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Old 03-06-2012, 03:20 AM   #1
Gmull70
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Oct 2011
East Providence, Rhode Island
Posts: 43
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Just got a recipe book called 200 clone beers. All the recipes have extract and all grain procedures. I plan on brewing the all grain most of the time.
In the all grain directions most of the brews say to mash at one temp for a certain amount of time then bring the temp up for another x number of minutes. Ive never done this type of mashing, was wondering would it be ok just to mash at the higher temp for the total amount of time.
Also they say to use less bittering hops in the all grain recipes. It will say something like use 20% less chinook. I got to say 20% less of a half ounce has got to be only a few pelletts.
What would your do?

 
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Old 03-06-2012, 03:26 AM   #2
tchfunkta
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Feb 2012
Lexington, KY
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What kind of mashing do you do?

 
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Old 03-06-2012, 03:31 AM   #3
Gmull70
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Oct 2011
East Providence, Rhode Island
Posts: 43
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Single temp infusion. Then continuous sparging

 
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Old 03-06-2012, 03:40 AM   #4
Dynachrome
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Oct 2008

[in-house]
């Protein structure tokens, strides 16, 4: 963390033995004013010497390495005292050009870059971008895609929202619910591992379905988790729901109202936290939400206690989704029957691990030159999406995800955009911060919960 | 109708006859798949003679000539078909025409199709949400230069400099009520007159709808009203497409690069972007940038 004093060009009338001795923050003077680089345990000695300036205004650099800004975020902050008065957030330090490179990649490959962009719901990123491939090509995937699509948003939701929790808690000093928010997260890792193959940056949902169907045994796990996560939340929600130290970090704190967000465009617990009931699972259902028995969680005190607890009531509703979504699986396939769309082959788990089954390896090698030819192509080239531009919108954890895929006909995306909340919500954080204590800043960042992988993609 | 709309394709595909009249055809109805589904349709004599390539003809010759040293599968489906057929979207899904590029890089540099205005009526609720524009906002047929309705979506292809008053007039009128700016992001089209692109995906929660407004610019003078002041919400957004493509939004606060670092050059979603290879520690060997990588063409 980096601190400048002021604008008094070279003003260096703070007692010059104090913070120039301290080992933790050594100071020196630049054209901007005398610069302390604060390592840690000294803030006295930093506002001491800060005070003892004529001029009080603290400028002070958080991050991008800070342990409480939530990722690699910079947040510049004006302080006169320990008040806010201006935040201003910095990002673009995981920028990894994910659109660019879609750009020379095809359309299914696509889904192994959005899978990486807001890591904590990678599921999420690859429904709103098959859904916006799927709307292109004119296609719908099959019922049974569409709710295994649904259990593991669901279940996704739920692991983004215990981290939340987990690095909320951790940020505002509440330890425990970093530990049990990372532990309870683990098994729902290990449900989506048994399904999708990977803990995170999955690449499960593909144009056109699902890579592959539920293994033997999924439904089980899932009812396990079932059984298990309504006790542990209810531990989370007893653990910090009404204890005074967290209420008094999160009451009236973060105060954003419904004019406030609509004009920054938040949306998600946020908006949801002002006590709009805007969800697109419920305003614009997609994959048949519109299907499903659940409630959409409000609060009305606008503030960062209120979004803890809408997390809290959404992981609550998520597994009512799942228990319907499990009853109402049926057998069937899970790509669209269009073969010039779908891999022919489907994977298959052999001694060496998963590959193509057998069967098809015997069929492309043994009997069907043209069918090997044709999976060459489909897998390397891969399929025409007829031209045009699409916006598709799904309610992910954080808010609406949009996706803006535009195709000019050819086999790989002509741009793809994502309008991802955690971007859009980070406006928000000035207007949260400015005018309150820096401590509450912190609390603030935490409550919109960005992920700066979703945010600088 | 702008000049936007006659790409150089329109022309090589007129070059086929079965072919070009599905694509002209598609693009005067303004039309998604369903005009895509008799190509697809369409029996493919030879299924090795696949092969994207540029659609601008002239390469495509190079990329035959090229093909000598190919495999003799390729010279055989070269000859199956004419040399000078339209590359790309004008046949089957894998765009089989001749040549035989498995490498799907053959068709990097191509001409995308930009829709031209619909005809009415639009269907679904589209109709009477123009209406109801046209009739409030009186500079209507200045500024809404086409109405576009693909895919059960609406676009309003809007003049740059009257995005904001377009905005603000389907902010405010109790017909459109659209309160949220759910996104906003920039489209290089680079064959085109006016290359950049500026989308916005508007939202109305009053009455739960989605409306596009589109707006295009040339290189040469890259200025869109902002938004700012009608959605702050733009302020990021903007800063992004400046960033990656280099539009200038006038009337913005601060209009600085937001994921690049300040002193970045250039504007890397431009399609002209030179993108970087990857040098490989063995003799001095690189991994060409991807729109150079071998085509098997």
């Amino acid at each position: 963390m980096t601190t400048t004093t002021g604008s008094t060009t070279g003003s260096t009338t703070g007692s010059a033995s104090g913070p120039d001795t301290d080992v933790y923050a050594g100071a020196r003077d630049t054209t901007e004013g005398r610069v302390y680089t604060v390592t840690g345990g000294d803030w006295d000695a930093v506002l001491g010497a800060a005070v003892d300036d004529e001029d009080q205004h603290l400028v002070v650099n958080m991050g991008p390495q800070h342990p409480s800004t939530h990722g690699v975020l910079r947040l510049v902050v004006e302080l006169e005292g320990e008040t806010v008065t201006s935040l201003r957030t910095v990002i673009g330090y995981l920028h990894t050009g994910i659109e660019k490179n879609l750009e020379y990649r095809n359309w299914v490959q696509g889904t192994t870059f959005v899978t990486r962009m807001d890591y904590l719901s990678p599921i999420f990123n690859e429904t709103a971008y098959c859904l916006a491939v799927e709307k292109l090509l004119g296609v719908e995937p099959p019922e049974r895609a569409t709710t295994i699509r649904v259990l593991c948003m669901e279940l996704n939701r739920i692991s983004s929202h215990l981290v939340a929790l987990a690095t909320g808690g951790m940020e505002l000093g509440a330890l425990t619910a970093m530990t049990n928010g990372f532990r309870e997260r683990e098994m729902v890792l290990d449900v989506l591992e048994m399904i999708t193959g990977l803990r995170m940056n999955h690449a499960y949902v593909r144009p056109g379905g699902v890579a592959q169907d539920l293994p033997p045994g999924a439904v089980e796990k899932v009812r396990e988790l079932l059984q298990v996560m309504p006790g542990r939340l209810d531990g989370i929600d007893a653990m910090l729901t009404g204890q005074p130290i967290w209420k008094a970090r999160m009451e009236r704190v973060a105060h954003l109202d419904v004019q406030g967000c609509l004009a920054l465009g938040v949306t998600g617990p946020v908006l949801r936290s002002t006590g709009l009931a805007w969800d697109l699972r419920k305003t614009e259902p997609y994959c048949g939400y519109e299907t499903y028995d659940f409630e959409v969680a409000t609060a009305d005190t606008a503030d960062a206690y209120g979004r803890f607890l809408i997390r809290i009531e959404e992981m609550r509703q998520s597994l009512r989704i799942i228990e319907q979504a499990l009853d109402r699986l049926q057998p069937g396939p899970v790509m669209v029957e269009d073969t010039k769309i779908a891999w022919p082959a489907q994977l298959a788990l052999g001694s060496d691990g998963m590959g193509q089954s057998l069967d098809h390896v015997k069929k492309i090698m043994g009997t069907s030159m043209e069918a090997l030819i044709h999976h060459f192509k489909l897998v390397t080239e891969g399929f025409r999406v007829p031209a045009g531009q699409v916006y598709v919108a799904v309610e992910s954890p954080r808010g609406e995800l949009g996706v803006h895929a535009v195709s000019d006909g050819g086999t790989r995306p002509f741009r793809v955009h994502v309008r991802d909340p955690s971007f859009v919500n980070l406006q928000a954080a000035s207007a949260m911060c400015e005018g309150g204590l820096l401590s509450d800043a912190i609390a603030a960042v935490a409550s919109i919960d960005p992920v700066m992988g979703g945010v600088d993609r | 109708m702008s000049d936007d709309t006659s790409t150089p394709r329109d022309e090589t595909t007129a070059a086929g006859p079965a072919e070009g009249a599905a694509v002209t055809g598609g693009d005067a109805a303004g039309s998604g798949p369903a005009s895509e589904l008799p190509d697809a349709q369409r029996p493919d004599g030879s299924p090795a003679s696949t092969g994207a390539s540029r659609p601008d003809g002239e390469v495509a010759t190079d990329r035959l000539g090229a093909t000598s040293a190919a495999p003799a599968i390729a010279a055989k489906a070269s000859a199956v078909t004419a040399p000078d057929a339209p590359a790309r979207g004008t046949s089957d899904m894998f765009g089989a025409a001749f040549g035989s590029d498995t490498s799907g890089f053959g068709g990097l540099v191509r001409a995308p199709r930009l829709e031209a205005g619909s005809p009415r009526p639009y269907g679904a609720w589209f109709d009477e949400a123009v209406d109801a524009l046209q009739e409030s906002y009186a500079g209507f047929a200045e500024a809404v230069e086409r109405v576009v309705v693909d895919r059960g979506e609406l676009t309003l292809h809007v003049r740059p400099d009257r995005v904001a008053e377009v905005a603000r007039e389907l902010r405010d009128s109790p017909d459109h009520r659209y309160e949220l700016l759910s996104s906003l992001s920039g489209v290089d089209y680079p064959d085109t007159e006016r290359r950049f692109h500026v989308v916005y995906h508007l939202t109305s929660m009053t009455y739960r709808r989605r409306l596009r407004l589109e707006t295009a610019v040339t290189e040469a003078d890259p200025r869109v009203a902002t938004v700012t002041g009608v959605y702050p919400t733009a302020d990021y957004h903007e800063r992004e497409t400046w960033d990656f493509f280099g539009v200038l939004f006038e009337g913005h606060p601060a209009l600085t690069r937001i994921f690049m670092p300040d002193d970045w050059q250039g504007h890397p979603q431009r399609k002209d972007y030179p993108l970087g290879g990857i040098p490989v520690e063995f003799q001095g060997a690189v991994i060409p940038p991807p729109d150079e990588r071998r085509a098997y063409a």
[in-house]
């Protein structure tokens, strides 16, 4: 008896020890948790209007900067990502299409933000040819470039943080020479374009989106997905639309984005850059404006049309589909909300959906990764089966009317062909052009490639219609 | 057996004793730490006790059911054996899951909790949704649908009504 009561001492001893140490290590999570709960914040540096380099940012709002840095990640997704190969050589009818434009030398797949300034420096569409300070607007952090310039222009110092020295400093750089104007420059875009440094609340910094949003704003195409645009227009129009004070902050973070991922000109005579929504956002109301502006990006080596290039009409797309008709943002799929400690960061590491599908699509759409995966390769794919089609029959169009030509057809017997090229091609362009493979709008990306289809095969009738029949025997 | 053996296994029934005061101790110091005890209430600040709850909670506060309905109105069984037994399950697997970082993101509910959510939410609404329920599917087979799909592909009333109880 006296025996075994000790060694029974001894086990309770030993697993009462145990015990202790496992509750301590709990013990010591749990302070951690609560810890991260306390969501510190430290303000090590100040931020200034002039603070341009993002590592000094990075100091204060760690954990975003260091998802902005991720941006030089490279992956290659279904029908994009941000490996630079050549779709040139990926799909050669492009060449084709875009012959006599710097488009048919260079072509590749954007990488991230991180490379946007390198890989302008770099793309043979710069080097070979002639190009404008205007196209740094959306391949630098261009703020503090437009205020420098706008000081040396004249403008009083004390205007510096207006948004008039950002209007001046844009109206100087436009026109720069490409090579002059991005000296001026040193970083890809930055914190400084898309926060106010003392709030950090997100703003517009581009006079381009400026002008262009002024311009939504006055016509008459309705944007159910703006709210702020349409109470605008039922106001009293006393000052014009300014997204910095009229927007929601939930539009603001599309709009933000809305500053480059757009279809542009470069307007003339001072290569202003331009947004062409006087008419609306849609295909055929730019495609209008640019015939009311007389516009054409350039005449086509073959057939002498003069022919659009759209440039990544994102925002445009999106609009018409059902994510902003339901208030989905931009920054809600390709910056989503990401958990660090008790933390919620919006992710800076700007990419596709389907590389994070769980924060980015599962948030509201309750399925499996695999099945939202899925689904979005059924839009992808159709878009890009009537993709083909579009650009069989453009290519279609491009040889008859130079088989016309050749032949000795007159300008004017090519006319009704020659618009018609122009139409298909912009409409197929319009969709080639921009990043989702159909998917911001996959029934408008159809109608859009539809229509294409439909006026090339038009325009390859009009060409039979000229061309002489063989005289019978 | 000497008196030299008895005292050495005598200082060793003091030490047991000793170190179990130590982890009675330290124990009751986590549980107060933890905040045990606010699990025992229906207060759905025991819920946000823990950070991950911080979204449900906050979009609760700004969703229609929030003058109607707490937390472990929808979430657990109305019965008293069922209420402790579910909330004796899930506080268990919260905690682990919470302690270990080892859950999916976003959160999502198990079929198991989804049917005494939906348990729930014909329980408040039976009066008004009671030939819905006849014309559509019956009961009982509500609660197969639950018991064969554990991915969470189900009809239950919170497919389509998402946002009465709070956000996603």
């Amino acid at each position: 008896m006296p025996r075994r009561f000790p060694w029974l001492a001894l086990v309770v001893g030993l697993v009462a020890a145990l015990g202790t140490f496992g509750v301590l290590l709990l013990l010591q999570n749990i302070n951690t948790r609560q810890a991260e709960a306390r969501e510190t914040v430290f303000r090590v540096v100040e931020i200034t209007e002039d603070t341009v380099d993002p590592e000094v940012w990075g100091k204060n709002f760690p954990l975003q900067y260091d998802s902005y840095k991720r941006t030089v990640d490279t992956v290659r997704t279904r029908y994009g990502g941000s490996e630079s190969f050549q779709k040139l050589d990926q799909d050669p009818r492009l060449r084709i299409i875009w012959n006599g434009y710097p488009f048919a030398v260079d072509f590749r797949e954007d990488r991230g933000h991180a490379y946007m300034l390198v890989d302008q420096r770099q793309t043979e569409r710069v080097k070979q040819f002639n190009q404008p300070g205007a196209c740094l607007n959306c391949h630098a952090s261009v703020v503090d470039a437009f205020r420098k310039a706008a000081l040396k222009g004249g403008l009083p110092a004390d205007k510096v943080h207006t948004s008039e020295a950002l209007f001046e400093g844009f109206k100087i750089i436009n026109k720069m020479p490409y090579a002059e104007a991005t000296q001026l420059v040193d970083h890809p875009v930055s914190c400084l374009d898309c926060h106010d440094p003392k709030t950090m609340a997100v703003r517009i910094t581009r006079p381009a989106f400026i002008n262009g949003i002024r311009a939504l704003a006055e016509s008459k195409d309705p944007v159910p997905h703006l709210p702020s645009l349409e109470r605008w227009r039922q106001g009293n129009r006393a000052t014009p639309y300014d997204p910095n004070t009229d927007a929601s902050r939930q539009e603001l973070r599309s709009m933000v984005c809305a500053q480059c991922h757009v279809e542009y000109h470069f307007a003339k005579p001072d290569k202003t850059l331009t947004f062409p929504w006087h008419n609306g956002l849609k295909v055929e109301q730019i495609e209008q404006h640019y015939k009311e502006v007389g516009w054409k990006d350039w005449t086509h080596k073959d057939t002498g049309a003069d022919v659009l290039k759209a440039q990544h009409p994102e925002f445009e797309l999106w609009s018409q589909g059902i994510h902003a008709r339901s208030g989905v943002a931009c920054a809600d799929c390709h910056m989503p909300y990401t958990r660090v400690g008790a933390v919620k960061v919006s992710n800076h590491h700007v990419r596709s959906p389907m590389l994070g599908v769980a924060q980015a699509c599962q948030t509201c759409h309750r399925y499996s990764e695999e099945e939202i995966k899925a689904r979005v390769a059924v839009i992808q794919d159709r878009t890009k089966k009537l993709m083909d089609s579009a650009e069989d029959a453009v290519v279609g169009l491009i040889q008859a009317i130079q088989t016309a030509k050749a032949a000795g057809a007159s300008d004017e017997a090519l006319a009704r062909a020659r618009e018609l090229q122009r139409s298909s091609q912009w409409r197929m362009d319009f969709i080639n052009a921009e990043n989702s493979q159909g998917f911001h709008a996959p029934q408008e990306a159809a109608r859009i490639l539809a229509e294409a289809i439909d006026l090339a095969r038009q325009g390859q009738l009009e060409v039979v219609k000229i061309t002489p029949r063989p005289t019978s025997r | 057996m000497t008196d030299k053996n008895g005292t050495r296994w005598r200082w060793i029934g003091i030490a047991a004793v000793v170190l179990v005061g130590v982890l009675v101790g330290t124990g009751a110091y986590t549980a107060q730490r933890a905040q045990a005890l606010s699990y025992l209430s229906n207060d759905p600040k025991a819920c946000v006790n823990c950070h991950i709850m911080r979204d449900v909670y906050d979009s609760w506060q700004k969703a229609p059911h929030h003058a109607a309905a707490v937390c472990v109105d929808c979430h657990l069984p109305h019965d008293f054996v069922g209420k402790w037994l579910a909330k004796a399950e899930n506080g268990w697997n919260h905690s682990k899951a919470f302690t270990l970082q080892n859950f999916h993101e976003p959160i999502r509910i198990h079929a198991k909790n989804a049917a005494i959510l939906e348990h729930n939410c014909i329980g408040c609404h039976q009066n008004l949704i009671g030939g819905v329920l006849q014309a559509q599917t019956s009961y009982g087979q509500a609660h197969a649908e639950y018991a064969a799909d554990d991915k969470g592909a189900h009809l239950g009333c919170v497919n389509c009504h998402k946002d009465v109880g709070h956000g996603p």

Americas Hinterland, Wisconsin
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Are you familiar with the original flavors? I did a clone and it didn't come out like the original. It was more like a different beer I know and enjoy. It was listed as Edmund Fitzgerald. I think it came out more like Summit Great Northern Porter.

It only matters if you will know the difference or someone else will "call you on it".

If you just want to get it right. One way to bring up the temp is to draw off some of the mash wort and heat it up - then add it back in. I do this, usually because I'm not getting hot enough mash temps. I want as much grain conversion as possible.

The recipes don't tell you how much mash water, sparge water, and at what points?

 
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Old 03-06-2012, 03:41 AM   #5
tektonjp
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Nov 2010
ohmihachiman, Japan
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You need a jeweler's scale for the hops. You might want to (gasp!) do things in metric which makes it oh-so-easy to do those calcs and measurements. 28 g to one ounce. 14 grams times .8 = 11.2 grams. Wow, that didn't hurt a bit!
(sorry for going over the top here)
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Old 03-06-2012, 03:55 AM   #6
frankstoneline
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Nov 2010
ellensburg, washington
Posts: 378
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If they are listing mash out temps you should be able to easily achieve that through the addition of boiling water, I think green bay rackers has a calculator for how much boiling water to add. If they are giving step mashing directions that might be a bit more difficult, though still achievable with the addition of boiling water as per calculator.
http://rackers.org/calcs.shtml/

 
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Old 03-06-2012, 04:41 AM   #7
dbreienrk1
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Jan 2010
Alexandria, VA
Posts: 383
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I don't want to be a nay-sayer , but every recipe is based off a certain brewing system. What results I achieve won't necessarily happen for you. If I were you, I wouldn't try to brew what is in the book. I'd set a personal goal to achieve a certain beer style. Then I'd keep tweaking my recipe until I'm happy with the results.

Stepped mashing isnt hard to do, you just need to be methodical and (once again) understand your brewing system. Mash temps are easily calculated and certain styles require stepped mashes.
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